scooter

 

I’m reading a book called, The Places that Scare You by Pema Chödrön,

“A further sign of health is that we don’t become undone by fear and trembling,

but we take it as a message that it’s time

to stop struggling and look directly

at what’s threatening us. ”

What threatens me is a garage that needs to be cleaned out and I know what I’m going to find: Jordan’s stuff that he no longer uses. And to be honest, never will again.

And I don’t want to give it away yet.

It hadn’t been used in at least 6 years, maybe longer.

The piece that both feet used to balance on, now only fits one foot.

He didn’t even get on it.

I can hold on to the scooter. I almost did. I almost just put it back.

Okay. I WAS GOING TO HIDE IT. I WAS GOING TO SAVE IT.

But we take it as a message that it’s time…

But he took it, looked at it and handed it to me, “You can give it away.”

So,  then the thought came, what if I just don’t let go.

it’s time to stop struggling

What if I hoarded the scooter and held onto it.

What if I resisted him growing up?

Because knowing me, I will hold on.

It will be about trying to keep the moment from changing.

Just keep him as he is now. Or as he was then…

Either way, we both lose.

He loses – because I don’t honor who he has become as a young man counting days he’s on his own. I don’t respect his strengths, and instead hold him back to fit my mold. In effect, I keep him on the scooter even though he has his lisence.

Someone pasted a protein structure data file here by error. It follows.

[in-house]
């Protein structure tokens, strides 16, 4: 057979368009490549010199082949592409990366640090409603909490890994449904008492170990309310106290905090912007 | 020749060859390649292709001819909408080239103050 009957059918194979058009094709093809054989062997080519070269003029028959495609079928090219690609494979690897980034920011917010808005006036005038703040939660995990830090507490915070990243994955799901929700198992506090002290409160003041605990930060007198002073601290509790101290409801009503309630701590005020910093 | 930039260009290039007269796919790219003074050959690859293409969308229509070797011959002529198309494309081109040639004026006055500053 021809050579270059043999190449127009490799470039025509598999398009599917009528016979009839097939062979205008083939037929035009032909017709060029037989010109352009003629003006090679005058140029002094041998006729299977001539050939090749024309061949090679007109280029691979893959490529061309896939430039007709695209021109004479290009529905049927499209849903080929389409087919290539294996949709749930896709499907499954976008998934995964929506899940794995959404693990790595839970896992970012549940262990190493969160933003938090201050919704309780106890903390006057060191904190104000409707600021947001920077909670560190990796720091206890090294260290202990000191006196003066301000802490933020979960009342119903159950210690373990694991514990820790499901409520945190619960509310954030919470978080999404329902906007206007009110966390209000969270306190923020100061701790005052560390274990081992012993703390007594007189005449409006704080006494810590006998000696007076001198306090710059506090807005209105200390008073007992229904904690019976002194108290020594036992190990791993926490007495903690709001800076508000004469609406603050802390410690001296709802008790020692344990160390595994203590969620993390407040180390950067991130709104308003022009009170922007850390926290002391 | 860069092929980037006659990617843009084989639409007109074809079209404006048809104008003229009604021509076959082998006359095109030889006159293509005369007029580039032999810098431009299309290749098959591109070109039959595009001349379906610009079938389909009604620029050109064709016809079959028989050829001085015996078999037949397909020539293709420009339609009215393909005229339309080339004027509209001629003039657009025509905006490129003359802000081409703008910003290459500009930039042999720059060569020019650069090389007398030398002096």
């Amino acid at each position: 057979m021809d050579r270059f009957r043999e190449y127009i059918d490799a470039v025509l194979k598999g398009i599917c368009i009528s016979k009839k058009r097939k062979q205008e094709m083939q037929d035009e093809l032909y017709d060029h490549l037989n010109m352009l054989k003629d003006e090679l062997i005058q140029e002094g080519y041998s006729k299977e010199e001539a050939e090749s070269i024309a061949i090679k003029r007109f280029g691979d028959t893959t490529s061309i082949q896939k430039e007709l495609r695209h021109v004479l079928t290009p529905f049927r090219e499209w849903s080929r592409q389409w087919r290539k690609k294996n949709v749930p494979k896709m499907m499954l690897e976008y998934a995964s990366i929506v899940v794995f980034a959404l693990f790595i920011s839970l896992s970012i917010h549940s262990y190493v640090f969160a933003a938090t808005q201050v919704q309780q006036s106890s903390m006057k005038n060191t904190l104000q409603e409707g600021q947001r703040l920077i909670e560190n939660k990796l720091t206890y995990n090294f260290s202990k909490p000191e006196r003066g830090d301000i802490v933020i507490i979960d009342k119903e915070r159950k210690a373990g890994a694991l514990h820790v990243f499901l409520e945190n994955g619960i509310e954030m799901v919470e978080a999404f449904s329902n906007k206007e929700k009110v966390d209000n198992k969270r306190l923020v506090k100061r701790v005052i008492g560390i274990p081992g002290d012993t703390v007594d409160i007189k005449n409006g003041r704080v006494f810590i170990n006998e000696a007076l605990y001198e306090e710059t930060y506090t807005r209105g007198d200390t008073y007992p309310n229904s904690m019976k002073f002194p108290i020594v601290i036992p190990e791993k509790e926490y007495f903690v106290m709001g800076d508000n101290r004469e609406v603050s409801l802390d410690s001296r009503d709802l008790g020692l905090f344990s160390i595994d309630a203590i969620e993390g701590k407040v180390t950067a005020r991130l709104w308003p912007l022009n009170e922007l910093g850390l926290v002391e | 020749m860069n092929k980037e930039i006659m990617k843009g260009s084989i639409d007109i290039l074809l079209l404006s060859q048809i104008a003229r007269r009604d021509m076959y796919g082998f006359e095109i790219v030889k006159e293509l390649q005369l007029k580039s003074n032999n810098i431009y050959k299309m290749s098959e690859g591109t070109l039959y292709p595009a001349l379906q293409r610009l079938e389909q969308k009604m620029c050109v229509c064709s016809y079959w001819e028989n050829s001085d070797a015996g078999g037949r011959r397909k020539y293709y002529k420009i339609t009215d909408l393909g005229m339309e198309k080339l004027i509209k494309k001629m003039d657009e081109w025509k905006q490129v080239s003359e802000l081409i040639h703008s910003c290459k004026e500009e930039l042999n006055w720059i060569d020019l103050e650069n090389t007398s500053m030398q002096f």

IMG_6364

This is how not to let go.

Hold on to what was, and ignore what is. Hold on to memories without remembering growth, strength and new life of the next stage.

And it cripples everyone involved.

I see it with my clients whose sons are 11, 12, 13 years old and they no longer know what to do or how to relate to them.  They yearn for the scooter days. And in so doing, struggle to love the young men they have now.

look directly at what’s threatening us

What threatens us most is not our sons (or daughters) growing up. It’s our growth to handle it. We don’t like the stretch – of our own hearts and lives that are required to bear the sacrifice we know is coming. They will grow. They will change. They will launch.

“A further sign of health is that we don’t become undone by fear and trembling…”

We can do this. I can do this.

I can grieve the loss while he’s here. Not the loss of him leaving – the loss of who he was as a little guy.

And know that little guy foundation has made him an amazing young man.

 

 

 

115 Wednesdays is a series of posts about letting go before my son goes to college. This is the first post.